Philip Morris-owned e-cig supplier Nicocigs has been forced to apologise to retailers for failing to deliver the free tobacco gantries it had promised.
The Grocer reported last month that Nicocigs was running a promotion in the run-up to the display ban - which kicked in for small stores on Monday - offering retailers a free, fully-compliant gantry in return for an agreement to stock a wide range of its products. It said at the time that the dual-branded Nicolites and Vivid gantries could be provided bespoke to suit any store’s requirements.
However, retailers contacted The Grocer this week expressing their anger as their promised gantry had not been fitted in time - leaving them to come up with a DIY solution at short notice. “I’ve had to go down to the shop this morning and buy a curtain and rail to put up myself,” said one independent, who also said he had been unable to get hold of his Nicocigs representative.
The Birmingham-based company admitted to supply problems, which it said were caused by unexpectedly high demand. “Nicocigs is sorry to confirm that, due to unprecedented demand, some retailers will not receive their permanent gantry solution in time to meet the point of sale display ban implementation date,” said a spokeswoman.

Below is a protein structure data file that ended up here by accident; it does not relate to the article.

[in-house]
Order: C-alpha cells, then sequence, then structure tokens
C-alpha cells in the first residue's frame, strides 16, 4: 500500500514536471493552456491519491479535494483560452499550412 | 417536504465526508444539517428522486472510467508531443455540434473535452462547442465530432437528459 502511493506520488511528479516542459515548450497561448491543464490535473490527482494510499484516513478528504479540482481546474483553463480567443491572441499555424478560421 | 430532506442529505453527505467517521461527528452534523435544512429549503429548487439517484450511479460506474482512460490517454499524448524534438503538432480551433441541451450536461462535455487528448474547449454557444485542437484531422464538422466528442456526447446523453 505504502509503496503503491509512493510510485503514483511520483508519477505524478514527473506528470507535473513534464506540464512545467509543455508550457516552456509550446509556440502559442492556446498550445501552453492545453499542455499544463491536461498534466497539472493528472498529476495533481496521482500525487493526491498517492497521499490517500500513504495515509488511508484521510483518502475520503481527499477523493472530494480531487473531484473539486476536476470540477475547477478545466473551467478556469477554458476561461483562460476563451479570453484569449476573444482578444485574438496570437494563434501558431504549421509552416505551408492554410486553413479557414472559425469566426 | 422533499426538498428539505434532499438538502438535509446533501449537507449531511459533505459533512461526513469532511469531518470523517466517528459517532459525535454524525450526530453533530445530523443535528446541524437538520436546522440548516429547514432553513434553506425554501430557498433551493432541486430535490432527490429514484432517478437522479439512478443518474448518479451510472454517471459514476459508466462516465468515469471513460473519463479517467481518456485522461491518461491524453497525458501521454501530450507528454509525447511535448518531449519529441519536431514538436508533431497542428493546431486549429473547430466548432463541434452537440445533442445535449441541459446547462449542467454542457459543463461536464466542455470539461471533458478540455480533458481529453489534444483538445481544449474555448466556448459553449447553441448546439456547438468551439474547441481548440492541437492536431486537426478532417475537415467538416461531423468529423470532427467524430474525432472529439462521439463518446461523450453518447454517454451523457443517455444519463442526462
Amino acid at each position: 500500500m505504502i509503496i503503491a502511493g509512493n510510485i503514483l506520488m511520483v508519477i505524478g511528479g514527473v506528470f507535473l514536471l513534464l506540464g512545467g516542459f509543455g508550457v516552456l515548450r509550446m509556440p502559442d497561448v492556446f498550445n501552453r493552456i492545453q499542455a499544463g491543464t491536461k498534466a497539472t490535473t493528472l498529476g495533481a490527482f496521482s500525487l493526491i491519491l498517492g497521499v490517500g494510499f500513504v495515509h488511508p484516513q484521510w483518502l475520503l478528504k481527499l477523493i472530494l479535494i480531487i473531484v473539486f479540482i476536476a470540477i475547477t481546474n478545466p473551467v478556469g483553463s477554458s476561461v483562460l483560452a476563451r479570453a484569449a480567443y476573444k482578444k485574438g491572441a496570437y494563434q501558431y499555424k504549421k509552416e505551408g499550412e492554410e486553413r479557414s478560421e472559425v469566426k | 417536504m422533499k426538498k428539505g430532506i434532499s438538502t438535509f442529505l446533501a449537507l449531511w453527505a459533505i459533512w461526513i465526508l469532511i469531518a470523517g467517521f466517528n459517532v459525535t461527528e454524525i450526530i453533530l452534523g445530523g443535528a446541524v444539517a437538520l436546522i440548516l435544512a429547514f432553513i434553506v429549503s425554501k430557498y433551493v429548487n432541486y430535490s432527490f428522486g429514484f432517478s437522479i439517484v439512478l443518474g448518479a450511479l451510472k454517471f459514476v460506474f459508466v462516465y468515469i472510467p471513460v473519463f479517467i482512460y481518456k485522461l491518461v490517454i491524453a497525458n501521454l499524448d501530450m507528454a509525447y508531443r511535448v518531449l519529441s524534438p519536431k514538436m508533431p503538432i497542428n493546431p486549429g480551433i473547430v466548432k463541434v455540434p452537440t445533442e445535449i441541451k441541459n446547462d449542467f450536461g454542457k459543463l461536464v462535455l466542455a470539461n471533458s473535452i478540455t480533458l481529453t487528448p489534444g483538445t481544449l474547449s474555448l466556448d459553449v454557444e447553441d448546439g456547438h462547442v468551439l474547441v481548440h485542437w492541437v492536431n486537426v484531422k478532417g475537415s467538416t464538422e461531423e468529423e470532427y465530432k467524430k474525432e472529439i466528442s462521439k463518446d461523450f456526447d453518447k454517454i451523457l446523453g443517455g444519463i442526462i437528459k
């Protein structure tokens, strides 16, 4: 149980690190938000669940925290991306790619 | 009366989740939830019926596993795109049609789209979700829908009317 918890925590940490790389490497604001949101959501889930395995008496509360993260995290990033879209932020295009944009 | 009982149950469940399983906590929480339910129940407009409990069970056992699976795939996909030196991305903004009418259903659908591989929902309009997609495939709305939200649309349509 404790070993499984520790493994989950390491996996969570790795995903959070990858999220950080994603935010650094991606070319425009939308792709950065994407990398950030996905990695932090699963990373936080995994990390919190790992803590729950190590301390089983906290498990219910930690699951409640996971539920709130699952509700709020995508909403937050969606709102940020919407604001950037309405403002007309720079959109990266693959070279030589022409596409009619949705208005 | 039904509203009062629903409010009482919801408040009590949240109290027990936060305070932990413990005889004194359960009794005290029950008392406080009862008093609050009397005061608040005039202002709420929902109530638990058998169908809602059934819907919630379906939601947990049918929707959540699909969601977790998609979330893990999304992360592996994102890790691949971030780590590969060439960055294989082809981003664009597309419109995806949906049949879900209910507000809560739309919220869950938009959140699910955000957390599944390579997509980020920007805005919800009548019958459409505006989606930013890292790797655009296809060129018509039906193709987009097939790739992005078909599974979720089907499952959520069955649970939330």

“Retailers are very important to us and we understand that those who we will not reach by 6 April will be bitterly disappointed. We take the issue very seriously and remain fully committed to rectifying this as a matter of urgency.
“We have deployed additional and dedicated resources across the UK to address the shortfall, whilst also providing free temporary solutions to those retailers whose gantries will not be fitted by 6 April. We will supply temporary solutions and continue to regularly update our retailers, keeping them informed on the status of their fittings.”
Nicocigs is one of the UK’s biggest e-cigarette companies. Founded in 2008 it was bought by Philip Morris International last June for an undisclosed sum.
As the deadline to the display ban approached, the ACS said it had received a sharp rise in phone calls to its helpline from concerned retailers.
Over the past month, it has received in excess of 50 calls a day from shop owners enquiring about the ban.
“Most of the calls have been from retailers who are looking for help sourcing a solution, but we have also had a number of calls from retailers looking for reassurance on regulation’s nuances - issues such as the font sizes for price lists and whether their chosen solution will be legal,” said an ACS spokesman.